@Wildeji: New Puppy?? What you need to know (Y! Superblogger)

by Deji Asiru-Balogun

When first-time puppy owners pick up their 7- or 8-week-old pup, they usually glow with pride and affection. At this time, they set their hearts on doing everything possible to make the new pup welcome in their home and try to help it adjust to the considerable change in lifestyle that the pup inevitably faces. Owners are often inundated with information on how to feed the pup and take care of his medical needs, and so on, but other questions soon arise and the correct answers aren’t always easily available. Common questions include:

  • The puppy cries at night. Should he be left alone or cuddled?
  • Trainers stress the importance of socializing the pup to other dogs, but the veterinarian says to keep him inside until all his vaccinations are complete. What do you do?
  • What are the best methods for housebreaking your dog?
  • How do you handle nipping, chewing, leash training, and crating?

    Opinions vary on these subjects, but this article provides some guidance to help the owner make reasonable and, most importantly, humane decisions. Raising a puppy is not easy. Half the new pups born in this country do not live to see their second birthday largely because of supposedly unsolvable behavior problems. The fact is, many people don’t know how to communicate the right messages to their dogs as they go through highly sensitive periods of development and sow the seeds of disaster early.


Attachment: To Spoil or Not to Spoil
There are two diametrically opposed theories on this subject. One is wrong and the other is right. The wrong theory tells people that the less attention they pay to a pup when he cries or acts out, the sooner he will learn independence.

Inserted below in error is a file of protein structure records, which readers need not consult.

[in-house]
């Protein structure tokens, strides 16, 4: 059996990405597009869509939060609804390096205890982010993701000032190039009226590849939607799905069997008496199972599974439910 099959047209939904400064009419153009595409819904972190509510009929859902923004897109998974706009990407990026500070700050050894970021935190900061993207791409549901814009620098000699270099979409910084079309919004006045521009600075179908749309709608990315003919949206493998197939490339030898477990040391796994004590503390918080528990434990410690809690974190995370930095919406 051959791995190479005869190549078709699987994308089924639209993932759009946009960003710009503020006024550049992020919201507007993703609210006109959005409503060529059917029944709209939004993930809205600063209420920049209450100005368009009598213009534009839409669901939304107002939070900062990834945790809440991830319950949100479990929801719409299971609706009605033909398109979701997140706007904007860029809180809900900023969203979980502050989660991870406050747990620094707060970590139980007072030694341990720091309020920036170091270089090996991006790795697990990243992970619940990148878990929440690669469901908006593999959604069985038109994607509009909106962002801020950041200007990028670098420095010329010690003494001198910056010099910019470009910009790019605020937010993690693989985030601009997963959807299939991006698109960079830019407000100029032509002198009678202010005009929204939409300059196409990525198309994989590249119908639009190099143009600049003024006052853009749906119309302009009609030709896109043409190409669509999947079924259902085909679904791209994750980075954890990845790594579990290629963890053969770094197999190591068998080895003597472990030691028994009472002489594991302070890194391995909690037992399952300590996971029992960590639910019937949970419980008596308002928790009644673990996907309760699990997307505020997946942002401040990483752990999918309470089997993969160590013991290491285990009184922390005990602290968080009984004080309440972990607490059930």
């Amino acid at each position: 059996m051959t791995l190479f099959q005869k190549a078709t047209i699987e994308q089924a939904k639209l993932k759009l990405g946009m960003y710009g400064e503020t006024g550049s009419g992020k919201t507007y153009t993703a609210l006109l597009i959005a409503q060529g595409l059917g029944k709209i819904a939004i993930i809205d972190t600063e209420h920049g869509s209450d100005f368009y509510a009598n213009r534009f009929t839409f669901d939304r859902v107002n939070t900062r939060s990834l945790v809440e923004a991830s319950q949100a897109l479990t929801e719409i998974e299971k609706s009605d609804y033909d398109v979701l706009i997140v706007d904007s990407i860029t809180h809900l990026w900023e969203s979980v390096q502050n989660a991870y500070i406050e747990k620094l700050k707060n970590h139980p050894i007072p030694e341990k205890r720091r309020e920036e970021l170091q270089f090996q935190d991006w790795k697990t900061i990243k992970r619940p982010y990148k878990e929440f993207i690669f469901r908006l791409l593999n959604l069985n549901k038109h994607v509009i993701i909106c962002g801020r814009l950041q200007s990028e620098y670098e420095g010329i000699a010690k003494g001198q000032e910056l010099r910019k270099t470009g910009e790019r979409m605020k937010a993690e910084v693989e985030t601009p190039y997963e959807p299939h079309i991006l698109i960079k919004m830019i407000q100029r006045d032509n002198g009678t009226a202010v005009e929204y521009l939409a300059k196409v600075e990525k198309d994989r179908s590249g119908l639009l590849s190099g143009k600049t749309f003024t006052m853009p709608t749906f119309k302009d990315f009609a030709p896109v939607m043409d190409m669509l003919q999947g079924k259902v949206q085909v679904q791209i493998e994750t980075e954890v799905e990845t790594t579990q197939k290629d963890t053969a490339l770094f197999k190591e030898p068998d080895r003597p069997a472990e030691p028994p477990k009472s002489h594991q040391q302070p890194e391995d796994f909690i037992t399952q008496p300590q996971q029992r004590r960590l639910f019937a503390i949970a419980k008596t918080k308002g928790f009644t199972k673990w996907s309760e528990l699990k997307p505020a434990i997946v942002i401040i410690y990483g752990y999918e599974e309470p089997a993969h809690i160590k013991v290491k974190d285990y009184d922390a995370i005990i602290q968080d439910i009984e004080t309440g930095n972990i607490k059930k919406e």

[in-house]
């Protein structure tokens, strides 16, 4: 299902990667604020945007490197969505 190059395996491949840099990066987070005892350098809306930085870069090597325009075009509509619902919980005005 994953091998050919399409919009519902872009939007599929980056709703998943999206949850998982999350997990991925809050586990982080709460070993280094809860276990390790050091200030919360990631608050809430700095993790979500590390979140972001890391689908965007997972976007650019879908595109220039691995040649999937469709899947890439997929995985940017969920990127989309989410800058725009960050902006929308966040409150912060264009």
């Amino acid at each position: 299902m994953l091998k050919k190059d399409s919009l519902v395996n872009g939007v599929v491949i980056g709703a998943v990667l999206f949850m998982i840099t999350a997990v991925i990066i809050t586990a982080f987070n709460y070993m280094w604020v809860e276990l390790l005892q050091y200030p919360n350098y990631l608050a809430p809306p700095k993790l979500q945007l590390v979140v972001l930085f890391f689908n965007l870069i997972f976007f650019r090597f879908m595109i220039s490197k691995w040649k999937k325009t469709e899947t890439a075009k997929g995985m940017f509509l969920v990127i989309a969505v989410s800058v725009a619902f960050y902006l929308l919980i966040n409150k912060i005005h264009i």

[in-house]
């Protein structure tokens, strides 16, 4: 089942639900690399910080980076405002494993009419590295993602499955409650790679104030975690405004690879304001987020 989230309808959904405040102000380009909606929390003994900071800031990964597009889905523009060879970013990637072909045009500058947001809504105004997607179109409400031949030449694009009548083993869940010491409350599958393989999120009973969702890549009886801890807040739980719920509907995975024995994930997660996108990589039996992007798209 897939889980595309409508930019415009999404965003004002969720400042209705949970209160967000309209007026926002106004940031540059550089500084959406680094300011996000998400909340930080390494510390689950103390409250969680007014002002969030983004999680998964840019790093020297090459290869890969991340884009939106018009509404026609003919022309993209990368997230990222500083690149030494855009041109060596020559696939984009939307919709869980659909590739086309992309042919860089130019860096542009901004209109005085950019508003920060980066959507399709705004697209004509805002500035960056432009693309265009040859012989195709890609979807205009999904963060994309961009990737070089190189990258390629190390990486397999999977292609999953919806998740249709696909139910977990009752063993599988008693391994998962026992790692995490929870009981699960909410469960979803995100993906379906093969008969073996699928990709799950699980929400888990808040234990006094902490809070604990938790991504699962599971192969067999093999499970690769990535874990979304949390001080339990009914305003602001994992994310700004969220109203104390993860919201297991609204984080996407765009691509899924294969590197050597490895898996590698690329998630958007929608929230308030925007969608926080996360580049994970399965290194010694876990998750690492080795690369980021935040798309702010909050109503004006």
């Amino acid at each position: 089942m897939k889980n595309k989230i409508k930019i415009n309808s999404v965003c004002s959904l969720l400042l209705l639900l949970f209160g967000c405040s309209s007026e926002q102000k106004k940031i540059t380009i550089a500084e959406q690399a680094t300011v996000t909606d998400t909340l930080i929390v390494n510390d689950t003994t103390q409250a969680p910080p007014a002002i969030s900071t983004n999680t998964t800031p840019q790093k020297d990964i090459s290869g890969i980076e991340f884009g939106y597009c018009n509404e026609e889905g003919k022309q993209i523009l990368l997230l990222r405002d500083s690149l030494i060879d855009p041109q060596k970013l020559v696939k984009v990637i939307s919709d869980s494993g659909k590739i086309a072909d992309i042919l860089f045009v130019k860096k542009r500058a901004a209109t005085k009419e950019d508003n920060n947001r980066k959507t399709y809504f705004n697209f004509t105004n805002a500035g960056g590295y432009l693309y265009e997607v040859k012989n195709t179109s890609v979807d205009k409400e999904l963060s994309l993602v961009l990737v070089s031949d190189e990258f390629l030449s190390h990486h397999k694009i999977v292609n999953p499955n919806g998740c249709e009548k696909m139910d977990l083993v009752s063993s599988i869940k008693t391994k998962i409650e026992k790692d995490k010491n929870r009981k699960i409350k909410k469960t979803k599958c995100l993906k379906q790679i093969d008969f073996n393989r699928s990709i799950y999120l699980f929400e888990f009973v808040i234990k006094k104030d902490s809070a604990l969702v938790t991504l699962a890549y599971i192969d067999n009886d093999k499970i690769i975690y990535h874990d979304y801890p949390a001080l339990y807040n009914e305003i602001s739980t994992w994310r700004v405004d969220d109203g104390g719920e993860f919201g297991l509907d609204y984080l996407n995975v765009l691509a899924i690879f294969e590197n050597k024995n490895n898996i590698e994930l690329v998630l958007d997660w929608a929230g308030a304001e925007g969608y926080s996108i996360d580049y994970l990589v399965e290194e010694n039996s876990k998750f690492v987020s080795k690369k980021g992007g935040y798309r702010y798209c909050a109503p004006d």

Actually, the reverse is true. The more attention you pay a pup when he is young the more independent he will become later in life (the same is true for children, too). So, if the pup cries in the car on the way home, you should cradle him on your lap (unless you are the one driving), and if he cries at home for the first few nights, give him all the attention he needs. That doesn’t mean you have to pick him up, pet him, or feed him, but you should let him know you’re there and that you care. To make this easier on everyone, it is best to have the pup sleep in the bedroom so that he has company, that he’s not alone in his new home. Kind behavior of this sort will help forge a healthy bond between new owners and their pet and help build the pups’ confidence. The pup’s independence will come later once he has overcome the trauma of separation from his mom and littermates.

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